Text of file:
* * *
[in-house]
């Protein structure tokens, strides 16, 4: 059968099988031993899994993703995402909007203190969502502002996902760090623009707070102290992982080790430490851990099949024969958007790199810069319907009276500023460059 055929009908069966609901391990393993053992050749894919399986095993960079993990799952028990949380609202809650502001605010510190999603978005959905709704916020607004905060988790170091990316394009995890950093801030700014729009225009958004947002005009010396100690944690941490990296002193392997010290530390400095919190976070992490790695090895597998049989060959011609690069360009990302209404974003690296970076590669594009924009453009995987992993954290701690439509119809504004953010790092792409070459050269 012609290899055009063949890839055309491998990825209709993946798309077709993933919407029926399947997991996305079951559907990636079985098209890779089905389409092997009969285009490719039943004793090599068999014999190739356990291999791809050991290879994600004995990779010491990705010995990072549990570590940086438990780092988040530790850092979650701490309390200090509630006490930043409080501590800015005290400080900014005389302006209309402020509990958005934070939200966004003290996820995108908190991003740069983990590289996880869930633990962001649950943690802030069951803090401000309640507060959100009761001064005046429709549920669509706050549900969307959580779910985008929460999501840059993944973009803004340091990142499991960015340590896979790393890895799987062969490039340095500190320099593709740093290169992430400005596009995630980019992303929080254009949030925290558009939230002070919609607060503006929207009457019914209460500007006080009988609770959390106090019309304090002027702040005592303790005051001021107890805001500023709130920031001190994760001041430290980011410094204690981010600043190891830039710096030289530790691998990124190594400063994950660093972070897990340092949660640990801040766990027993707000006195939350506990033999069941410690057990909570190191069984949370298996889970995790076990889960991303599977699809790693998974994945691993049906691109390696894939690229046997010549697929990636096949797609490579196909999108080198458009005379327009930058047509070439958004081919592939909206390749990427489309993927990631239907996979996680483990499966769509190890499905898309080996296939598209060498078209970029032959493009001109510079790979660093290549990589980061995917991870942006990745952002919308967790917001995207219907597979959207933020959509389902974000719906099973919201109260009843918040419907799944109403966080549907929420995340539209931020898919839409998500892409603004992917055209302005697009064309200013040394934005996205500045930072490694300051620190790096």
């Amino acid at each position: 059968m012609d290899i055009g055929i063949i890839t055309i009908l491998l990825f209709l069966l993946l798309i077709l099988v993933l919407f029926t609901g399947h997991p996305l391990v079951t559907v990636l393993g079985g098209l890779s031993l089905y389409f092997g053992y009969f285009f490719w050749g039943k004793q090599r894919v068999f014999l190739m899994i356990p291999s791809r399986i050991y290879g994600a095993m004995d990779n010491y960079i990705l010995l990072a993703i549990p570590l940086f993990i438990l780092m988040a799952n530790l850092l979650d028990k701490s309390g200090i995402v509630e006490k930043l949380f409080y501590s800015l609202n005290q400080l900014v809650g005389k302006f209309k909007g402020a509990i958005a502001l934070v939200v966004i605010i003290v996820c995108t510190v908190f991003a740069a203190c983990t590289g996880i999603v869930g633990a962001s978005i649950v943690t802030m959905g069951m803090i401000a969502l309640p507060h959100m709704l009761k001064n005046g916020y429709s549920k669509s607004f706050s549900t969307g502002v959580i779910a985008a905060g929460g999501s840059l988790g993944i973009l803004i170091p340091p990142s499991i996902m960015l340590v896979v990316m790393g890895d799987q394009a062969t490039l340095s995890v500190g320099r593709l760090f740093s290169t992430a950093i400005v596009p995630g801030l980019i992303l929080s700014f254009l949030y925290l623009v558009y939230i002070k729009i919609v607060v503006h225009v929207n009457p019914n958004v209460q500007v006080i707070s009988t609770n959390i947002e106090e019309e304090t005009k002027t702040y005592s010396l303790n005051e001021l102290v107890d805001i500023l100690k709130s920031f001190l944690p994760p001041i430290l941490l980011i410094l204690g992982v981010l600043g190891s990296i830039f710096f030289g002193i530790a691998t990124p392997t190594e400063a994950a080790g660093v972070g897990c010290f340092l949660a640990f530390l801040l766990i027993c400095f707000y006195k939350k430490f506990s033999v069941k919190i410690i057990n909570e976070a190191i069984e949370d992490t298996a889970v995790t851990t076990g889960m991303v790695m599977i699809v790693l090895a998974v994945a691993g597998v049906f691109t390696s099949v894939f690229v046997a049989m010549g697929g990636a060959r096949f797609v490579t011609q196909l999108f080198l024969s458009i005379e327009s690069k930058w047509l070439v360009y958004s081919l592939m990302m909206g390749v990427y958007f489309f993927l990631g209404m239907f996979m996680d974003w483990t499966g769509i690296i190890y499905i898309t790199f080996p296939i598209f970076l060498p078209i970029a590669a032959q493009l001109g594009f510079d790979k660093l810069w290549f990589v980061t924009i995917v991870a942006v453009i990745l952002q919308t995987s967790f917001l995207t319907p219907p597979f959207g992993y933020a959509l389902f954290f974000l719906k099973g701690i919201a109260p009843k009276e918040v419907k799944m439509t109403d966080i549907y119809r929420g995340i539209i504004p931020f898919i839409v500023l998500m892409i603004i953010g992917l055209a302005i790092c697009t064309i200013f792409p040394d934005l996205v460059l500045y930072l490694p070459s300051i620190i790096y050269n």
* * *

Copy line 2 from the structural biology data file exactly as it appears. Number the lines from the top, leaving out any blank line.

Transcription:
């Protein structure tokens, strides 16, 4: 059968099988031993899994993703995402909007203190969502502002996902760090623009707070102290992982080790430490851990099949024969958007790199810069319907009276500023460059 055929009908069966609901391990393993053992050749894919399986095993960079993990799952028990949380609202809650502001605010510190999603978005959905709704916020607004905060988790170091990316394009995890950093801030700014729009225009958004947002005009010396100690944690941490990296002193392997010290530390400095919190976070992490790695090895597998049989060959011609690069360009990302209404974003690296970076590669594009924009453009995987992993954290701690439509119809504004953010790092792409070459050269 012609290899055009063949890839055309491998990825209709993946798309077709993933919407029926399947997991996305079951559907990636079985098209890779089905389409092997009969285009490719039943004793090599068999014999190739356990291999791809050991290879994600004995990779010491990705010995990072549990570590940086438990780092988040530790850092979650701490309390200090509630006490930043409080501590800015005290400080900014005389302006209309402020509990958005934070939200966004003290996820995108908190991003740069983990590289996880869930633990962001649950943690802030069951803090401000309640507060959100009761001064005046429709549920669509706050549900969307959580779910985008929460999501840059993944973009803004340091990142499991960015340590896979790393890895799987062969490039340095500190320099593709740093290169992430400005596009995630980019992303929080254009949030925290558009939230002070919609607060503006929207009457019914209460500007006080009988609770959390106090019309304090002027702040005592303790005051001021107890805001500023709130920031001190994760001041430290980011410094204690981010600043190891830039710096030289530790691998990124190594400063994950660093972070897990340092949660640990801040766990027993707000006195939350506990033999069941410690057990909570190191069984949370298996889970995790076990889960991303599977699809790693998974994945691993049906691109390696894939690229046997010549697929990636096949797609490579196909999108080198458009005379327009930058047509070439958004081919592939909206390749990427489309993927990631239907996979996680483990499966769509190890499905898309080996296939598209060498078209970029032959493009001109510079790979660093290549990589980061995917991870942006990745952002919308967790917001995207219907597979959207933020959509389902974000719906099973919201109260009843918040419907799944109403966080549907929420995340539209931020898919839409998500892409603004992917055209302005697009064309200013040394934005996205500045930072490694300051620190790096």